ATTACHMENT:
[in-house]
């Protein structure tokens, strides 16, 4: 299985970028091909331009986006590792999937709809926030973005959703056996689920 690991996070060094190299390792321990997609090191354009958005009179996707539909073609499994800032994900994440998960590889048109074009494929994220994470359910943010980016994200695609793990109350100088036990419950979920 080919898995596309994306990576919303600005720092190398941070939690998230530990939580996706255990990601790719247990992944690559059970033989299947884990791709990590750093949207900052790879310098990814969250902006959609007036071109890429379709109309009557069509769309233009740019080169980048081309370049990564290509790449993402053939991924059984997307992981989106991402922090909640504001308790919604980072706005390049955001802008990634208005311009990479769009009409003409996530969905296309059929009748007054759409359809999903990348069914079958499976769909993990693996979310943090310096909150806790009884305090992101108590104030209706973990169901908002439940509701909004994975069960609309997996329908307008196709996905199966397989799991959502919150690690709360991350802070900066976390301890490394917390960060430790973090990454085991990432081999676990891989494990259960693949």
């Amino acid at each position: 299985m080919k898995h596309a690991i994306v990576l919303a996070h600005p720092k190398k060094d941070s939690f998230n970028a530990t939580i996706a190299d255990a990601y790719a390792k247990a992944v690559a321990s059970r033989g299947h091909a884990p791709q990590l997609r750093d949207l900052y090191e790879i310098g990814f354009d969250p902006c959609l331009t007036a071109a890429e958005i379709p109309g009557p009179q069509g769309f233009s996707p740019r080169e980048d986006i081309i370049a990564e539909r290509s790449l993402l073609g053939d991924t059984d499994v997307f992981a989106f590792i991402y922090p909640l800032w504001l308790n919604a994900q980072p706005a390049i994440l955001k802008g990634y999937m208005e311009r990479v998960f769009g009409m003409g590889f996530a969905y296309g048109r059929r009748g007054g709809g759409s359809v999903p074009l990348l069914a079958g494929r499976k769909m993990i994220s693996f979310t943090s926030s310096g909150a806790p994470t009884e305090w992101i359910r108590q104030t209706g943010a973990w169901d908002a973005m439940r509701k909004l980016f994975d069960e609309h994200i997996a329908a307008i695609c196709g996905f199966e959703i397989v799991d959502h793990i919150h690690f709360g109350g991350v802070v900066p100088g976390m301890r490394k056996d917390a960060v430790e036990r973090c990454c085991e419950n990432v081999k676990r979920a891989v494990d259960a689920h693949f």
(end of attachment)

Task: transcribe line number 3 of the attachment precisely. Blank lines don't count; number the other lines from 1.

């Amino acid at each position: 299985m080919k898995h596309a690991i994306v990576l919303a996070h600005p720092k190398k060094d941070s939690f998230n970028a530990t939580i996706a190299d255990a990601y790719a390792k247990a992944v690559a321990s059970r033989g299947h091909a884990p791709q990590l997609r750093d949207l900052y090191e790879i310098g990814f354009d969250p902006c959609l331009t007036a071109a890429e958005i379709p109309g009557p009179q069509g769309f233009s996707p740019r080169e980048d986006i081309i370049a990564e539909r290509s790449l993402l073609g053939d991924t059984d499994v997307f992981a989106f590792i991402y922090p909640l800032w504001l308790n919604a994900q980072p706005a390049i994440l955001k802008g990634y999937m208005e311009r990479v998960f769009g009409m003409g590889f996530a969905y296309g048109r059929r009748g007054g709809g759409s359809v999903p074009l990348l069914a079958g494929r499976k769909m993990i994220s693996f979310t943090s926030s310096g909150a806790p994470t009884e305090w992101i359910r108590q104030t209706g943010a973990w169901d908002a973005m439940r509701k909004l980016f994975d069960e609309h994200i997996a329908a307008i695609c196709g996905f199966e959703i397989v799991d959502h793990i919150h690690f709360g109350g991350v802070v900066p100088g976390m301890r490394k056996d917390a960060v430790e036990r973090c990454c085991e419950n990432v081999k676990r979920a891989v494990d259960a689920h693949f």